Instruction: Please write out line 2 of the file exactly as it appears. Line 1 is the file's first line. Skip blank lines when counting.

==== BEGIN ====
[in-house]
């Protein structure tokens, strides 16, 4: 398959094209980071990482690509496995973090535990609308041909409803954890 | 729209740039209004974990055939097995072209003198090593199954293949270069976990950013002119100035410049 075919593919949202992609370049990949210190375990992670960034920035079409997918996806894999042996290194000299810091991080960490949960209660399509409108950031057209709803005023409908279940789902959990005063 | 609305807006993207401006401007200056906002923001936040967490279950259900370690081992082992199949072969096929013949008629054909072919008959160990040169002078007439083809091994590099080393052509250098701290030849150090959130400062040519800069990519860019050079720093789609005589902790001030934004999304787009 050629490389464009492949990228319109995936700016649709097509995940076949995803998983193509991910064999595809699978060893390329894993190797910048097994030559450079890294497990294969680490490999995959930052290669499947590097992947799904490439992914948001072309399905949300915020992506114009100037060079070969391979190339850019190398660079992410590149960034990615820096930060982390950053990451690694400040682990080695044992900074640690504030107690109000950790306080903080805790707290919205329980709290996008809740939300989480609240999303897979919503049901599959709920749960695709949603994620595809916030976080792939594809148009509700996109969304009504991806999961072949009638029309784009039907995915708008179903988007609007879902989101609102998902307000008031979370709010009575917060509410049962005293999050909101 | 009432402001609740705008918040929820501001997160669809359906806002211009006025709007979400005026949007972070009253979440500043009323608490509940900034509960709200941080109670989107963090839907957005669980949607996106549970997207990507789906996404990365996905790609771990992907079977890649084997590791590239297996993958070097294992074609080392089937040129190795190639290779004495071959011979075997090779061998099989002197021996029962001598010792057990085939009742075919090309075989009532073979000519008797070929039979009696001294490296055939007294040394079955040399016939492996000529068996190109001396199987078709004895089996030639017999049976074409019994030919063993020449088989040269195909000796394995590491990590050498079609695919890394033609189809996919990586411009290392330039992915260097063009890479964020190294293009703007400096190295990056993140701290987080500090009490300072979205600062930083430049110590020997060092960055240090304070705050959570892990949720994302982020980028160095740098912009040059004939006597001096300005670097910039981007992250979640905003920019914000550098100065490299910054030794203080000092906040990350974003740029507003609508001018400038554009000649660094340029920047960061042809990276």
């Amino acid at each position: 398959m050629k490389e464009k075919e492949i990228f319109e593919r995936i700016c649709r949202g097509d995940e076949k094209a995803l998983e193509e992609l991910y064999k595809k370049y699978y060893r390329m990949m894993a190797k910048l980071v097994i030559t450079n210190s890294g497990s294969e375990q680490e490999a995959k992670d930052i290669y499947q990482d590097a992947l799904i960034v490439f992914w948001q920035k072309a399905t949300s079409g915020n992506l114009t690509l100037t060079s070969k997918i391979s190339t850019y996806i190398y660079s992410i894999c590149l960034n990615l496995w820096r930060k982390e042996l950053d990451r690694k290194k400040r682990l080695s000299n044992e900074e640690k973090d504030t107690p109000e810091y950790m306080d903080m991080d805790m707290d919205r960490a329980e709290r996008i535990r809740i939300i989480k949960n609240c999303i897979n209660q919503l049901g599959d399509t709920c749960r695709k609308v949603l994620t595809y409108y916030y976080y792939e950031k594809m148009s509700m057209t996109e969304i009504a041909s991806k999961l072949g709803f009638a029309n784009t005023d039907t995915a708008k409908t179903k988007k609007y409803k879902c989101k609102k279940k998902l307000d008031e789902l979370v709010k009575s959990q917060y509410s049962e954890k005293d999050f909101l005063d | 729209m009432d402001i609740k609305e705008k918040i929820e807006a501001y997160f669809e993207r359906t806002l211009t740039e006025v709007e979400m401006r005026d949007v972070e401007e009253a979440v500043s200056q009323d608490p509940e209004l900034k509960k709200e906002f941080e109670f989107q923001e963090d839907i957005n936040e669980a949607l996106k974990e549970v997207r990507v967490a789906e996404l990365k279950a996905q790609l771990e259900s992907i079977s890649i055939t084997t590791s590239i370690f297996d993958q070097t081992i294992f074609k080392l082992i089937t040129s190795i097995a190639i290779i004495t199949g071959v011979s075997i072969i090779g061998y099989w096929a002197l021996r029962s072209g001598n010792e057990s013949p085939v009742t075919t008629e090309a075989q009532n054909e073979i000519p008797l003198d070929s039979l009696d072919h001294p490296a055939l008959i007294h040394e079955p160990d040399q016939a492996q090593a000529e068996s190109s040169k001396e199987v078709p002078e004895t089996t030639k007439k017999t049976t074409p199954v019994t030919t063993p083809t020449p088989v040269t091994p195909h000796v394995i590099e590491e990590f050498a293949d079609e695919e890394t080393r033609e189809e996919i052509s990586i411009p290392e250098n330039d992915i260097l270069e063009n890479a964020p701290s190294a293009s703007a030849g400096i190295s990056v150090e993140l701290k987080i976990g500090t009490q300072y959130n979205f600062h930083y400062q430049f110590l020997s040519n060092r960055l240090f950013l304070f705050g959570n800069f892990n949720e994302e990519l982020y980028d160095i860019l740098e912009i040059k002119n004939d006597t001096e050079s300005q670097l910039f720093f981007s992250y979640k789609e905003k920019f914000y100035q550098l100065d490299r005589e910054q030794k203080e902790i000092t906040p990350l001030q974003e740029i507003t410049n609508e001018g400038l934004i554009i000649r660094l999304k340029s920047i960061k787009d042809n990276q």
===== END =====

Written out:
């Protein structure tokens, strides 16, 4: 398959094209980071990482690509496995973090535990609308041909409803954890 | 729209740039209004974990055939097995072209003198090593199954293949270069976990950013002119100035410049 075919593919949202992609370049990949210190375990992670960034920035079409997918996806894999042996290194000299810091991080960490949960209660399509409108950031057209709803005023409908279940789902959990005063 | 609305807006993207401006401007200056906002923001936040967490279950259900370690081992082992199949072969096929013949008629054909072919008959160990040169002078007439083809091994590099080393052509250098701290030849150090959130400062040519800069990519860019050079720093789609005589902790001030934004999304787009 050629490389464009492949990228319109995936700016649709097509995940076949995803998983193509991910064999595809699978060893390329894993190797910048097994030559450079890294497990294969680490490999995959930052290669499947590097992947799904490439992914948001072309399905949300915020992506114009100037060079070969391979190339850019190398660079992410590149960034990615820096930060982390950053990451690694400040682990080695044992900074640690504030107690109000950790306080903080805790707290919205329980709290996008809740939300989480609240999303897979919503049901599959709920749960695709949603994620595809916030976080792939594809148009509700996109969304009504991806999961072949009638029309784009039907995915708008179903988007609007879902989101609102998902307000008031979370709010009575917060509410049962005293999050909101 | 009432402001609740705008918040929820501001997160669809359906806002211009006025709007979400005026949007972070009253979440500043009323608490509940900034509960709200941080109670989107963090839907957005669980949607996106549970997207990507789906996404990365996905790609771990992907079977890649084997590791590239297996993958070097294992074609080392089937040129190795190639290779004495071959011979075997090779061998099989002197021996029962001598010792057990085939009742075919090309075989009532073979000519008797070929039979009696001294490296055939007294040394079955040399016939492996000529068996190109001396199987078709004895089996030639017999049976074409019994030919063993020449088989040269195909000796394995590491990590050498079609695919890394033609189809996919990586411009290392330039992915260097063009890479964020190294293009703007400096190295990056993140701290987080500090009490300072979205600062930083430049110590020997060092960055240090304070705050959570892990949720994302982020980028160095740098912009040059004939006597001096300005670097910039981007992250979640905003920019914000550098100065490299910054030794203080000092906040990350974003740029507003609508001018400038554009000649660094340029920047960061042809990276």